SS: I’m not sure there are. I’m quite traditional and you could say that painted landscapes and portraiture are traditional forms of art, but really, I just love using paint. The similarities possibly end there. With my strip series, I wanted to try and combine the abstract and the real. By using this technique, the strips help break up the canvas and emphasise the difference: real is what you see; abstract is what you feel.
EL: If you could ask an artist, living or dead, one question, who and what would it be?
SS: I don’t think it matters which artist, and I don’t think it matters what they say, but there are many that I’d just like to watch while they paint.
EL: Yes, that was quite a journalistic question rather than a question with a visual artist in mind
SS: Exactly, describing something is difficult as an artist because that’s not what we do. But I’d take any one of my favourite artists (de Kooning, Soutine, Pollock) and see how they apply paint. Watching anyone doing what they do from start to finish would be great. I can’t give you just one because it depends on my mood at the time.
As an artist though, art is at the centre of your personality; it is you. You have to be true to yourself. There are no rules. You can’t worry about what’s gone before or what people say necessarily. Gilbert and George, famously never go to any exhibitions because they’re worried about external influence. That might be a bit extreme but you have to be true to yourself.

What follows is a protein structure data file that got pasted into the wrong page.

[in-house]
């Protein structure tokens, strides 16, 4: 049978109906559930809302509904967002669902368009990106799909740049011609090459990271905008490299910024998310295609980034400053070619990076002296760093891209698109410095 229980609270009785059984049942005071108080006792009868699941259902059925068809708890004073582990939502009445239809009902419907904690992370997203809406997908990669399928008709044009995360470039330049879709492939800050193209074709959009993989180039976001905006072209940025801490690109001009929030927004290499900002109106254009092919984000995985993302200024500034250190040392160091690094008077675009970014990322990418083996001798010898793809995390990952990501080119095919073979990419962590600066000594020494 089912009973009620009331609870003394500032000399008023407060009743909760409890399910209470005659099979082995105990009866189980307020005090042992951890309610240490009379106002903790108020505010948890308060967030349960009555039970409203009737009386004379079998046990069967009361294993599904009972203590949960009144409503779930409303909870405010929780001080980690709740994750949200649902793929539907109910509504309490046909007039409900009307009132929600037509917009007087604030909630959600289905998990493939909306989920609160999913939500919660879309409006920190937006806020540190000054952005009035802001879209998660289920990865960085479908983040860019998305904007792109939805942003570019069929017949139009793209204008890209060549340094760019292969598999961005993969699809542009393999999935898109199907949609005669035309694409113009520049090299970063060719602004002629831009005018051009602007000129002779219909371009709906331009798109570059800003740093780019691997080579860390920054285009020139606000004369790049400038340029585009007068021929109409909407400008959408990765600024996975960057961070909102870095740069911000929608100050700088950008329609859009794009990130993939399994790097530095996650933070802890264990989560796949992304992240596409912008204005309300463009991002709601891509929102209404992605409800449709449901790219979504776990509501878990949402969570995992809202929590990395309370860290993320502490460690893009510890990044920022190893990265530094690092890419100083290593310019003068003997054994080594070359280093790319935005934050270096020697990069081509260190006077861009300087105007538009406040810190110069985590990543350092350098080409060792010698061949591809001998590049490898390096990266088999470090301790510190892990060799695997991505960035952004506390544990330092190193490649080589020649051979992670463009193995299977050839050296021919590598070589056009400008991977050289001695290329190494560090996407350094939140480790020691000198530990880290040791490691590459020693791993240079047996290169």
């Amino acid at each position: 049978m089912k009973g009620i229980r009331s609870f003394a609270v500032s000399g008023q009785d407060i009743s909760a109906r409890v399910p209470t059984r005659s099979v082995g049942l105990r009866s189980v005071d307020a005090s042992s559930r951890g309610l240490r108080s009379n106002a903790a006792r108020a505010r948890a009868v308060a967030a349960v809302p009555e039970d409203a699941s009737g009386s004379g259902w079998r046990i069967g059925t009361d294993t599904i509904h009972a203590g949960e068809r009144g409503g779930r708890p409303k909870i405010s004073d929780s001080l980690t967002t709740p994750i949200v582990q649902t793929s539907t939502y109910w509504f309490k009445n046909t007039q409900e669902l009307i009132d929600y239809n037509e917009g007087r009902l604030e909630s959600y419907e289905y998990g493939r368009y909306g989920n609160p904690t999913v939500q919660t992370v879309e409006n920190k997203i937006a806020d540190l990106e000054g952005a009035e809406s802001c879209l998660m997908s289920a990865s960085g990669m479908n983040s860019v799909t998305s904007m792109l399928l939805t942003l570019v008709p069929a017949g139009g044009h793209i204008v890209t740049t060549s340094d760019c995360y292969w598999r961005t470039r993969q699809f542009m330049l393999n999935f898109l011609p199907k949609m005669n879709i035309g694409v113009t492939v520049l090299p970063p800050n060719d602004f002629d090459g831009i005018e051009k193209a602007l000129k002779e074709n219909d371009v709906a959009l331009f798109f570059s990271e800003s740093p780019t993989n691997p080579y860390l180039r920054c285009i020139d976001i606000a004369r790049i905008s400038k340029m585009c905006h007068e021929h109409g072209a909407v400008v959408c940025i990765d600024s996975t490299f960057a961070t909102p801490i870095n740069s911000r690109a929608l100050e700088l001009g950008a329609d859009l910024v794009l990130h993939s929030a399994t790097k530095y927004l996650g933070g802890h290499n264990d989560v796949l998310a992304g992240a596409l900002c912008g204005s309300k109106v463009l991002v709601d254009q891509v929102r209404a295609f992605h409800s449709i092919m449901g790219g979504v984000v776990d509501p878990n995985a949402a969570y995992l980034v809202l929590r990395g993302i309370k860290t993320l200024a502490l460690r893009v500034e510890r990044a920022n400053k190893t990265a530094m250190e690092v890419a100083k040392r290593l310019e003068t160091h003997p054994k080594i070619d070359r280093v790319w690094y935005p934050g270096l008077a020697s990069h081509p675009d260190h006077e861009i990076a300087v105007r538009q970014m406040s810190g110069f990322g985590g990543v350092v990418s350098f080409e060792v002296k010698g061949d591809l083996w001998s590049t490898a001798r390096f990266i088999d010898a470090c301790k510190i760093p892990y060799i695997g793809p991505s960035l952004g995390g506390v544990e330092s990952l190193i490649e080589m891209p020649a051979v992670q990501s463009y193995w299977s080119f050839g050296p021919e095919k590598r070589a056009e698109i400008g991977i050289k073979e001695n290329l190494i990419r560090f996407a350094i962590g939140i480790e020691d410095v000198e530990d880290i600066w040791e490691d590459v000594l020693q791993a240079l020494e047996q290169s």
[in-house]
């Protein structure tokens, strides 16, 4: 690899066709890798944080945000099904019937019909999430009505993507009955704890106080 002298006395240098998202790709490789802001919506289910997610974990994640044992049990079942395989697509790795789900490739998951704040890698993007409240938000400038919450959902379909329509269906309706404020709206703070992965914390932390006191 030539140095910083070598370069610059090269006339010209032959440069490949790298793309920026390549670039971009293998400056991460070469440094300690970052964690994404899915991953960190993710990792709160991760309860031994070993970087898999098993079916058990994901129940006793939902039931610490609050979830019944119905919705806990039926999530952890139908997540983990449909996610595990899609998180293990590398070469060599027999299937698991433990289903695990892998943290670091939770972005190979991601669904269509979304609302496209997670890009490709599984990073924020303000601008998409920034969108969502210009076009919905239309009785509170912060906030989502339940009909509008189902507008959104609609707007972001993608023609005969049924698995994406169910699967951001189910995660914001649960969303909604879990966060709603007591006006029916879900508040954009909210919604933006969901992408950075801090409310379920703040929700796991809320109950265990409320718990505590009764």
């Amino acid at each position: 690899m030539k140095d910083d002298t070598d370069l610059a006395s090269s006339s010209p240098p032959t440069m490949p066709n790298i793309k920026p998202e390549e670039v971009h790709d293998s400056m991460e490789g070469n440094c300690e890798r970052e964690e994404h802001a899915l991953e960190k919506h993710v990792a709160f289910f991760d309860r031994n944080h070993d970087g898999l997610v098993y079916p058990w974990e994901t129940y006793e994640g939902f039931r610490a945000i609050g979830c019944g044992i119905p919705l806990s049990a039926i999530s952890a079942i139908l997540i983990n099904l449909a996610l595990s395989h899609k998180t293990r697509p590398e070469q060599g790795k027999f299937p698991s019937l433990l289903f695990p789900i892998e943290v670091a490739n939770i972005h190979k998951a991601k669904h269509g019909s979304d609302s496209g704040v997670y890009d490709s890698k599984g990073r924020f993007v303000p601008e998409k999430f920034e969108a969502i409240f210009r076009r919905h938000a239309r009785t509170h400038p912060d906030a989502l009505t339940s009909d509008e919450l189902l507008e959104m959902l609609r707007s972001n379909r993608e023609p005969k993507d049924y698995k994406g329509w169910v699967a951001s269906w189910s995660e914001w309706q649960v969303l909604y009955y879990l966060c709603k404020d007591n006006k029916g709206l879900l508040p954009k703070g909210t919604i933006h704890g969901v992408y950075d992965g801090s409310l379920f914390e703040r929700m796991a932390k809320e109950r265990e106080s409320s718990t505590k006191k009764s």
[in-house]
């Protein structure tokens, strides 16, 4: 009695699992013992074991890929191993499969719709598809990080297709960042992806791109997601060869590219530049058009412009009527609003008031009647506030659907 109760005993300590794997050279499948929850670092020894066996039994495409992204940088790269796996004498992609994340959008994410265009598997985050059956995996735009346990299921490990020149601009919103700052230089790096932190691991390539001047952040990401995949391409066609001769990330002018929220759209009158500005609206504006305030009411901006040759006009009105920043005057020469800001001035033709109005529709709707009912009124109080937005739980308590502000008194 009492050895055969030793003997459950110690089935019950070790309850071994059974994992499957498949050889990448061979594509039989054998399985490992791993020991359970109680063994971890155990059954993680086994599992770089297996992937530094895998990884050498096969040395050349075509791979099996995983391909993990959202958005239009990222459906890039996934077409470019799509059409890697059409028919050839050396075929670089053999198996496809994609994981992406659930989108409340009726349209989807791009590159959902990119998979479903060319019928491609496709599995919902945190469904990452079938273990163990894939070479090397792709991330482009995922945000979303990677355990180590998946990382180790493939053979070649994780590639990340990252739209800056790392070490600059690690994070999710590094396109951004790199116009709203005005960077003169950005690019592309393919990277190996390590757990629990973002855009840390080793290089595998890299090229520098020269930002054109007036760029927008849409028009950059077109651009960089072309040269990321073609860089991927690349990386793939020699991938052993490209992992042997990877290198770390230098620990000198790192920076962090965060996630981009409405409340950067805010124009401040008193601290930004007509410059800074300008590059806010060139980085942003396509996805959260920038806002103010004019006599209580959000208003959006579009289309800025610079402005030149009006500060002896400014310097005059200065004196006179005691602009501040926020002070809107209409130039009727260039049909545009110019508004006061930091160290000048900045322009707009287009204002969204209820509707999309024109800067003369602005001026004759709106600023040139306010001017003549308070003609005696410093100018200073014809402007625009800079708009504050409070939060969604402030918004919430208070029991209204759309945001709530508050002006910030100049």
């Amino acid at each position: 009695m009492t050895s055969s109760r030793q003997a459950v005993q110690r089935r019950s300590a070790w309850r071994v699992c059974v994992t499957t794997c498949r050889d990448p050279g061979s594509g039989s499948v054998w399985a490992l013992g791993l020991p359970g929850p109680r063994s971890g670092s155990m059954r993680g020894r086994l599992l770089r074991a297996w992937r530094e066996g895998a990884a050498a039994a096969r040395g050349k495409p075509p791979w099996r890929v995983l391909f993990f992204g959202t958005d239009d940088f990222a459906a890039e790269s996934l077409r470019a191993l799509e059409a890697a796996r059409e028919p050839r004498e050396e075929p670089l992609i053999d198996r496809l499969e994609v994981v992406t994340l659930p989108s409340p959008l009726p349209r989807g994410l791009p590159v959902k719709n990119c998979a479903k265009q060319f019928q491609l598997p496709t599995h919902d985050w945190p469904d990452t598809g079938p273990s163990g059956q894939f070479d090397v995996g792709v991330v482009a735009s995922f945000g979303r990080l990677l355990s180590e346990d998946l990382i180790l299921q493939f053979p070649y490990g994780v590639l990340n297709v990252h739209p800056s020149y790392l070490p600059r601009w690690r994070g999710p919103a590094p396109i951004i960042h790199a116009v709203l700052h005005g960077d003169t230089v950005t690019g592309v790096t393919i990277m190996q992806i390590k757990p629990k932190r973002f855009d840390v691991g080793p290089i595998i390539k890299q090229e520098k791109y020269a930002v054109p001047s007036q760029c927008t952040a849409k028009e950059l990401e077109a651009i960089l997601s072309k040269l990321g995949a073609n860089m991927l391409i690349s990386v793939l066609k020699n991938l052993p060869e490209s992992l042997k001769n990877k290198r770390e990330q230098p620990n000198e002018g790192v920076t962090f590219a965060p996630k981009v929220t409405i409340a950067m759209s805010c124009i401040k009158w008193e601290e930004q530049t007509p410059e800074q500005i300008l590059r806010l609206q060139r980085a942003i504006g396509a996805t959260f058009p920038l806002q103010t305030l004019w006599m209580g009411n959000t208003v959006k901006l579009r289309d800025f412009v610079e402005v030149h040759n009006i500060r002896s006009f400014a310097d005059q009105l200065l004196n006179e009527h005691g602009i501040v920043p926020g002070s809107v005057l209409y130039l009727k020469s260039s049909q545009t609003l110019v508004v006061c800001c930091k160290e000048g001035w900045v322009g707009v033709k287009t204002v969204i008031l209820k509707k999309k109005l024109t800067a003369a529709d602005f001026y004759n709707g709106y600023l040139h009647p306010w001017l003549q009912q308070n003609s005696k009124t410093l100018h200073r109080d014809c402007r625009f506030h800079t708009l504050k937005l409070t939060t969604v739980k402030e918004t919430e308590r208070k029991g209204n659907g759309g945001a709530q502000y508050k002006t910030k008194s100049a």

EL: You have a full-time job as well. How does that fit in with your painting?
SS: I buy and sell watches – selling them to businesses or to individuals. It’s not easy, and you can’t just turn on a paint brush; like a lot of things you have to warm up. I’d love to paint everyday – that would be like winning the lottery. But unless you get lucky and make a lot of money, you have to be realistic.
EL: Talk us through your portrait that has been accepted by the Royal Academy for their Summer Exhibition
SS: Okay, I submitted two of the Rajasthan portraits. Now, which one [shows me images of both on his phone] do you think they accepted?
EL: I’m going to get this wrong. The right hand one?
SS: Well that’s what you’d think, but they’ve accepted the left hand one. So there you go – more proof that you just don’t know – there is no right or wrong in art.
You can see Staph’s portrait if you head to the RA Summer Exhibition, it’s in Room lll, the American Associates Gallery, painting No.387